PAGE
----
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Written Evidence Submitted by Geoff Snell

(C190074)

My credentials for writing

1              From 1969 to 1986 I was a laboratory scientist at the then Ministry of Agriculture, Fisheries & Food’s (MAFF) Central Veterinary Laboratory. Initially I was a parasitologist but then was in microbiology for 12 years. Attendant learning included an applied zoology degree. I became familiar with the concept of zoonoses (diseases of animals transmissible to people).

2              In 1986 I moved to MAFF’s Internal Audit Division and retrained as an internal auditor. I moved to the Manpower Services Commission’s (MSC) Internal Audit Division in 1989. Soon after that I became a senior auditor. I was involved in auditing a wide range of systems in both MAFF and MSC and its successors. Internal audit is concerned with the adequacy and effectiveness of internal control systems in every area of an organisation’s business, not just finance. I became a counter-fraud specialist in 1996 and retired as Head of Counter Fraud for the Learning & Skills Council in 2008.

3              I am writing because I want the country to be better prepared for the next epidemic/pandemic than it was for Covid-19. To that end I have included paragraph 12 (suggested improvements to preparations) in a letter to the Prime Minister, copied to The Secretary of State for Health and Social Care. I have sent copies of my larger paper from which this submission is taken to:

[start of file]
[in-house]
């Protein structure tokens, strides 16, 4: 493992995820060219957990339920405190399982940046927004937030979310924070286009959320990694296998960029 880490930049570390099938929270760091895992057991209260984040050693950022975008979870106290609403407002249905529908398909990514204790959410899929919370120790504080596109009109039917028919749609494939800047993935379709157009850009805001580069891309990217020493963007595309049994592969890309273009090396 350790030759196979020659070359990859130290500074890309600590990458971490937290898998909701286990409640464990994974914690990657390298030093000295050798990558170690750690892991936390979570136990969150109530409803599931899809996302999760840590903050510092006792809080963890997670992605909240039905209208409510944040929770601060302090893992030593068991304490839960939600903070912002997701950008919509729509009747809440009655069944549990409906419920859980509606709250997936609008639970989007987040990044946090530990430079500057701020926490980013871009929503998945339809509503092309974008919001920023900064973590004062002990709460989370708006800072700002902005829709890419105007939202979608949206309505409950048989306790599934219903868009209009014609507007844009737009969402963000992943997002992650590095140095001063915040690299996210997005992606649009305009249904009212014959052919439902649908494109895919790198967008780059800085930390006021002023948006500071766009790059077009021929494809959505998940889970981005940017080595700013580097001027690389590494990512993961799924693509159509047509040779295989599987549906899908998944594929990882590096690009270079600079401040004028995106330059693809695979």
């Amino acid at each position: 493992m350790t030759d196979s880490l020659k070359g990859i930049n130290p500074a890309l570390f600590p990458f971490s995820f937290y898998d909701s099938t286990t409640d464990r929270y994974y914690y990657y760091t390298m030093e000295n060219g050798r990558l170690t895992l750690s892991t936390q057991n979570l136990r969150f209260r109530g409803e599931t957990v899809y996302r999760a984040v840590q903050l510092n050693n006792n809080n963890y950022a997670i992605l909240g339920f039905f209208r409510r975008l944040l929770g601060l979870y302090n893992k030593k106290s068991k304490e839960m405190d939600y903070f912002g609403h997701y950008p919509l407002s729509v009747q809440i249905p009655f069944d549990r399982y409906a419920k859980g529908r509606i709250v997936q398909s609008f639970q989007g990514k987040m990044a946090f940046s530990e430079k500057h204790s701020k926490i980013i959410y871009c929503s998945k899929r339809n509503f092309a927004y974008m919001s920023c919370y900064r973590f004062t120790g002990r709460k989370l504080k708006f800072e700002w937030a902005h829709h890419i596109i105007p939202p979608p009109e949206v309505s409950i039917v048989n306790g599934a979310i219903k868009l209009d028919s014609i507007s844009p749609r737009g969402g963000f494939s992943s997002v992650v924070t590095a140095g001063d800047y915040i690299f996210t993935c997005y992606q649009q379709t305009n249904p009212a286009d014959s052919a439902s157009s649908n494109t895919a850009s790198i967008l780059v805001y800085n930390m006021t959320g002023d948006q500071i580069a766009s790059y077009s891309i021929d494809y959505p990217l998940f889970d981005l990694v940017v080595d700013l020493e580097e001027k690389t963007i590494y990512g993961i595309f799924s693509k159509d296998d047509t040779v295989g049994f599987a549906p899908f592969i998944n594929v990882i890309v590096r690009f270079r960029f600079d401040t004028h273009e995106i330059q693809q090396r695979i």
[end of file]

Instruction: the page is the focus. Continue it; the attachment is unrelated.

I have had no replies apart from acknowledgements from the Public Accounts Committee, and National Audit Office.

Summary

4              The UK government was unprepared for the covid-19 pandemic. Had the warnings from previous recent outbreaks of zoonoses, significant organizations and individuals been heeded, the UK might have had the same level of preparation for testing and tracing contacts as had South Korea, with similar outcomes in numbers of cases and deaths. Potential preparations against further epidemics/pandemics are listed, which, if adopted should lead to the UK being better prepared for any outbreak. With increasing population pressure forcing contact with wildlife in wilderness areas and increasing interconnectedness through air travel further epidemics/pandemics of zoonoses are very highly likely. Key to future UK preparedness will be a change of government and societal attitudes away from efficiency and leanness towards resilience. The World Bank’s cost/benefit analysis is in favour of preparation.

Our preparedness for Covid-19

5              Lockdown with the messages ‘stay at home’, ‘flatten the curve’, ‘protect the NHS’ was imposed on 23rd March 2020. Within a few days I realised this was because we were totally unprepared for Covid-19. This realisation was substantiated by later statements in the news media all of which evidenced a lack of government preparedness (e.g. Sir David King, Government Chief Scientific Adviser, 2000-2007, “Britain was better placed to face a pandemic in 2008/9” and “since 2010 things have been run down.” (Interview, BBC1 television news, 12th April 2020); Sir Paul Nurse, Head of the Francis Crick Institute, “the government was unprepared” (‘Question time’ BBC 1, 1st May 2020); Matt Hancock, Secretary of State for Health, admitting that the government had moved away from a ‘test & track’ strategy on the 12th March because of a lack of capacity. (‘Today’ BBC Radio 4, 4th May 2020)).